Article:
In HOPE 6.28                                  back to home                        David Timms

The Current Series

The shape of the Lord's Supper provides a model and outline for our own Christian journey.

Jesustook some bread, and after blessing it He broke it; and gave it to them.... (Mark 14.22)

Welcome this week to Part 3 in this series.

Back Issues

Back issues of "In HOPE" (for 2005 and 2006) can now be accessed from .  Special thanks to Zaya Tserendondov for setting up this archive and managing it.

Hope International University
Fullerton, CA 92831


"We are afflicted in every way, but not crushed; perplexed, but not despairing; persecuted, but not forsaken; struck down, but not destroyed...."  (2 Corinthians 4.8-9)



The New Testament uses at least 14 different verbs to mean "break." How fitting. Even in English we have a range of terms: crush, break, tear, split, shatter, burst, rend, etc. This variety of words helps reflect the myriad of ways we get hurt in life.

None of us like it - the broken heart, the crushed spirit, the bruised feelings, or the tortured soul. Who would choose brokenness? But we all experience it.

We wreak some of the havoc on ourselves. Other harm comes by the hands and choices of others. It seems inescapable, and our distress often drives us to lash out at others or isolate ourselves from them. Affliction typically provokes retaliation, and more conflict.

Of course, some brokenness defies all explanation: the miscarriage, a hidden tumor, an unexpected depression, or the natural disaster. Our lives are broken so often and in so many ways. The only remaining question is: How shall we survive?

How can Paul's declaration in 2 Corinthians 4.8-9 (above) become our confident testimony?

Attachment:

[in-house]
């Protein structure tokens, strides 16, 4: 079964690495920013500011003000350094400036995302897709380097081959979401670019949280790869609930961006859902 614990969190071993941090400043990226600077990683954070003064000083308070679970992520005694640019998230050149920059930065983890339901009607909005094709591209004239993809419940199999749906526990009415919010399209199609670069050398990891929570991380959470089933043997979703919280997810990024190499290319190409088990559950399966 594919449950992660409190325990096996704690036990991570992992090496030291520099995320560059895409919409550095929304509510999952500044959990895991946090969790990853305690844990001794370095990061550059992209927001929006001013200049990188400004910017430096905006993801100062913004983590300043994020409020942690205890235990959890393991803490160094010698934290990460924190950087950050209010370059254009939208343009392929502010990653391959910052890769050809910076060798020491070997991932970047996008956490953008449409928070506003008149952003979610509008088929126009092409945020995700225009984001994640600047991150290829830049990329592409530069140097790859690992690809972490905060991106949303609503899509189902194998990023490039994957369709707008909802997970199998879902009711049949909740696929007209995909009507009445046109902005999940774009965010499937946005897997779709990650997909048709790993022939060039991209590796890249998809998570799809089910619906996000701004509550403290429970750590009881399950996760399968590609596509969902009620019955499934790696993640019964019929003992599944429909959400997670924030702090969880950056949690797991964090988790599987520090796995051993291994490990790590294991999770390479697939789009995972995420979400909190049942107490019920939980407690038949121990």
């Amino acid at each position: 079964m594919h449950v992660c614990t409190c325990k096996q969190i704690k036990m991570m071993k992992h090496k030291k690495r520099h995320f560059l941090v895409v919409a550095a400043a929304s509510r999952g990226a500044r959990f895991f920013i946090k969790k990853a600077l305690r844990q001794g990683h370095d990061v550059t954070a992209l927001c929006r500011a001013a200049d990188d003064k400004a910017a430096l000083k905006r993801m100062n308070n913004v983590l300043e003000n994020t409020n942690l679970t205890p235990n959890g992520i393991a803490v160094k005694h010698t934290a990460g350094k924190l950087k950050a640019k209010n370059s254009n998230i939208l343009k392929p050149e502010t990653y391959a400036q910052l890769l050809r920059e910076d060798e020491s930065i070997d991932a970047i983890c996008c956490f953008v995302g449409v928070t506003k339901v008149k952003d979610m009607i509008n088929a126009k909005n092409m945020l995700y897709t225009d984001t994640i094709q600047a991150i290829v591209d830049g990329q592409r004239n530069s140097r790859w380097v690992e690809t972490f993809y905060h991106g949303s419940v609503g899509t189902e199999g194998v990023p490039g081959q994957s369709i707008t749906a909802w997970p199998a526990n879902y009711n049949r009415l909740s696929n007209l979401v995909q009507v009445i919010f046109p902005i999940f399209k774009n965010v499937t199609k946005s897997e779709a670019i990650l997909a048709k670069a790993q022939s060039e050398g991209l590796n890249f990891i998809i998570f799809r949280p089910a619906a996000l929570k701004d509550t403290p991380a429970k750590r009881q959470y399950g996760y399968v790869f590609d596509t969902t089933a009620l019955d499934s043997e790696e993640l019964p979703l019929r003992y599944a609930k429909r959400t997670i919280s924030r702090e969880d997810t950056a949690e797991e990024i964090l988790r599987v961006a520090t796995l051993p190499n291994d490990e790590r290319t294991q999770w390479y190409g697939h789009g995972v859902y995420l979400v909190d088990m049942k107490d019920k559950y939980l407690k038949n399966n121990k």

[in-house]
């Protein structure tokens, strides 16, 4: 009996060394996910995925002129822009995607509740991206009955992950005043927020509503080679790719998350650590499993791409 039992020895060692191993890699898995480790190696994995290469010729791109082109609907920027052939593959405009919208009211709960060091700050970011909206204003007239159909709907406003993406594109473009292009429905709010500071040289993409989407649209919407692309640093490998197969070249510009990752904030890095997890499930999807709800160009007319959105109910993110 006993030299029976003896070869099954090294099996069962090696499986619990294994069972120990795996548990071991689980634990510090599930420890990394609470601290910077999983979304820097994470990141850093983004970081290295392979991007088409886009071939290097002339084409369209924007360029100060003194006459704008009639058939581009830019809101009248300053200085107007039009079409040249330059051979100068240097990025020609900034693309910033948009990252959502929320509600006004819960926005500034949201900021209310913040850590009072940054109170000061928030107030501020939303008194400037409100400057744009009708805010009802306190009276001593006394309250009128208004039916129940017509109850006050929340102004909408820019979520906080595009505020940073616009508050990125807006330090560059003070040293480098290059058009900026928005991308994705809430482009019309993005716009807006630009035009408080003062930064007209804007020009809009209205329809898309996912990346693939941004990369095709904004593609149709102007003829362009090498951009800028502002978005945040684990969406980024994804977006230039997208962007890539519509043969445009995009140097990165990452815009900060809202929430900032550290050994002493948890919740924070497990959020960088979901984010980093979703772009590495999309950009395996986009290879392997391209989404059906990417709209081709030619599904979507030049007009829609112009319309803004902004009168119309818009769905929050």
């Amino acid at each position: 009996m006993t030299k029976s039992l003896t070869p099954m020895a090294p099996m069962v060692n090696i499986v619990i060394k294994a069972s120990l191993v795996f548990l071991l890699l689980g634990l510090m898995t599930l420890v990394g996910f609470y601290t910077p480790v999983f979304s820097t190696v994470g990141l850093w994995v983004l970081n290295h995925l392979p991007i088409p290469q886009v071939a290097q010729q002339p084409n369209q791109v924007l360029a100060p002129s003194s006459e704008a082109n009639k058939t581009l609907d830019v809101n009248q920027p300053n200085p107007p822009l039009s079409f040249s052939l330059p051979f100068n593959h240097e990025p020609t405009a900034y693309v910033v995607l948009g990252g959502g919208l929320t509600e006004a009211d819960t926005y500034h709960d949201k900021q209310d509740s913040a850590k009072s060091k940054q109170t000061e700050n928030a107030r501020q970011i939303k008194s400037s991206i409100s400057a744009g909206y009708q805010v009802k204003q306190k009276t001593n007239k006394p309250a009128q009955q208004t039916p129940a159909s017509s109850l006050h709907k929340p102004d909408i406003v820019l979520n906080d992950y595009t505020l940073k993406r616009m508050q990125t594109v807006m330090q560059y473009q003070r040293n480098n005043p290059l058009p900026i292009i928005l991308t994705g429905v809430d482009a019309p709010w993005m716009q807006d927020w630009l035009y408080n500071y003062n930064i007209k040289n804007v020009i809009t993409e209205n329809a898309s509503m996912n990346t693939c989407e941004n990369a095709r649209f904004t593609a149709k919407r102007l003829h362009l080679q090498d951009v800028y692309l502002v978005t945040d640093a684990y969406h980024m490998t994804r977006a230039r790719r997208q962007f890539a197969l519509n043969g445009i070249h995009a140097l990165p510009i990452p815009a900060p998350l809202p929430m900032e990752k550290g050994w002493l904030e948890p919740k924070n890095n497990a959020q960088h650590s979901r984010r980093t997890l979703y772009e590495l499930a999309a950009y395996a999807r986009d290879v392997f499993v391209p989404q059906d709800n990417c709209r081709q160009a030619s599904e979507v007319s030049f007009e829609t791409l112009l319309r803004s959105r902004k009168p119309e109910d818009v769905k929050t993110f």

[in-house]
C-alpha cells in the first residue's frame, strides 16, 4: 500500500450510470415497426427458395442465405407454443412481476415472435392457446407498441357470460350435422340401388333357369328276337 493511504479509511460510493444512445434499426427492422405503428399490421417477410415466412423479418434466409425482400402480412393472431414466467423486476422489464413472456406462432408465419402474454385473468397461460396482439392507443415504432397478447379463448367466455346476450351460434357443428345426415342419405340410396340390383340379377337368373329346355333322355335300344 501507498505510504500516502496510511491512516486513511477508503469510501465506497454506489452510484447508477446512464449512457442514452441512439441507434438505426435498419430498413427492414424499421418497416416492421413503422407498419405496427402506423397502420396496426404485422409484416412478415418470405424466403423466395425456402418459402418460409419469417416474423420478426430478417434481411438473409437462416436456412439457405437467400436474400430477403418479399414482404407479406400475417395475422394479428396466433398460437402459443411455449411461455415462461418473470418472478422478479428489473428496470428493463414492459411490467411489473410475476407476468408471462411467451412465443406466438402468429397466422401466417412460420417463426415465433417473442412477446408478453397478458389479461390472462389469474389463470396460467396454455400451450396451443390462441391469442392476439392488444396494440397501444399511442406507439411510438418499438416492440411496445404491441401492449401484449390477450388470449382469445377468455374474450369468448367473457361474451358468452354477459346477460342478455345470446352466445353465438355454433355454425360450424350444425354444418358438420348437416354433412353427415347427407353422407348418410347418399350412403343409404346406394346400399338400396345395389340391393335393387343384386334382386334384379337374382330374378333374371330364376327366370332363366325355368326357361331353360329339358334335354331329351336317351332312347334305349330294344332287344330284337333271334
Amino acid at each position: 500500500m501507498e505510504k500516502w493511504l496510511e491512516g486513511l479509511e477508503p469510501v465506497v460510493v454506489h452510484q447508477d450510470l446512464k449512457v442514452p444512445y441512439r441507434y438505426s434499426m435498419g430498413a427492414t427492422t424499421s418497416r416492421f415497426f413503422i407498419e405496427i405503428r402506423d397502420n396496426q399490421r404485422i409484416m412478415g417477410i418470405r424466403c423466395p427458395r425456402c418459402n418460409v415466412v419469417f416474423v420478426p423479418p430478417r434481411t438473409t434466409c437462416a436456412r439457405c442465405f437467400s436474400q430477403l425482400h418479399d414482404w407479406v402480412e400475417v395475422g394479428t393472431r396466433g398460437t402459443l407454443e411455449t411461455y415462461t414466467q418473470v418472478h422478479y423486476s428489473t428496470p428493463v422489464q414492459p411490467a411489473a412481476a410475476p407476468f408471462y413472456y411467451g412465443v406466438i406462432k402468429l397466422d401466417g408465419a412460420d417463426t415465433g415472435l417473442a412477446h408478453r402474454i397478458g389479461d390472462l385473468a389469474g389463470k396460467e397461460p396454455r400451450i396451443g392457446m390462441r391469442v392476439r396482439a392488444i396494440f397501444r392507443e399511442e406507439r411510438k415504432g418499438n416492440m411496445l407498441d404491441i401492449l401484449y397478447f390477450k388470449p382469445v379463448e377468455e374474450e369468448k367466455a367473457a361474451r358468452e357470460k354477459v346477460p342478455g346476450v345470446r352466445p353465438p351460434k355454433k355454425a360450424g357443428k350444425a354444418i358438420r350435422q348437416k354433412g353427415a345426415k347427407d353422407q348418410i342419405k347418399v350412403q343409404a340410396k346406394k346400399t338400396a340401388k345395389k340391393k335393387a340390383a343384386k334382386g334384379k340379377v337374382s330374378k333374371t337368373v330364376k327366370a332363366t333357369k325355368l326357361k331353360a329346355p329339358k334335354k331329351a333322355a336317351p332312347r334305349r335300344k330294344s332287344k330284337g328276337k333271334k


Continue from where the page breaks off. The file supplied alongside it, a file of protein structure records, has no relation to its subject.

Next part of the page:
In the hands of Jesus, brokenness shifts from danger to opportunity. The very things that threaten to destroy us, can become the basis for hope and life.

When Jesus took the bread and blessed it, he also had to break it before he could give it. The Lord's Supper, as it outlines our lives, reminds us that brokenness becomes the prerequisite to meaningful ministry. The deepest touch comes from the wounded healer.

We want to resist failure, weakness, and brokenness. But, paradoxically, in the hands of Christ they give birth to hope, strength, and wholeness. So, we endure the breaking with full confidence that we are the Chosen and Blessed (see parts 1 and 2 of this series). And what we consider broken, he considers prepared.

We need not be crushed, despairing, forsaken, or destroyed when Christ acts as the host in our lives.



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David Timms serves in the Graduate Ministry Department at Hope International University in Fullerton, California. "In HOPE", however, is not an official publication of the University and the views expressed are not necessarily those of the Administrators or Board of the institution. "In HOPE" has been a regular e-publication since January, 2001.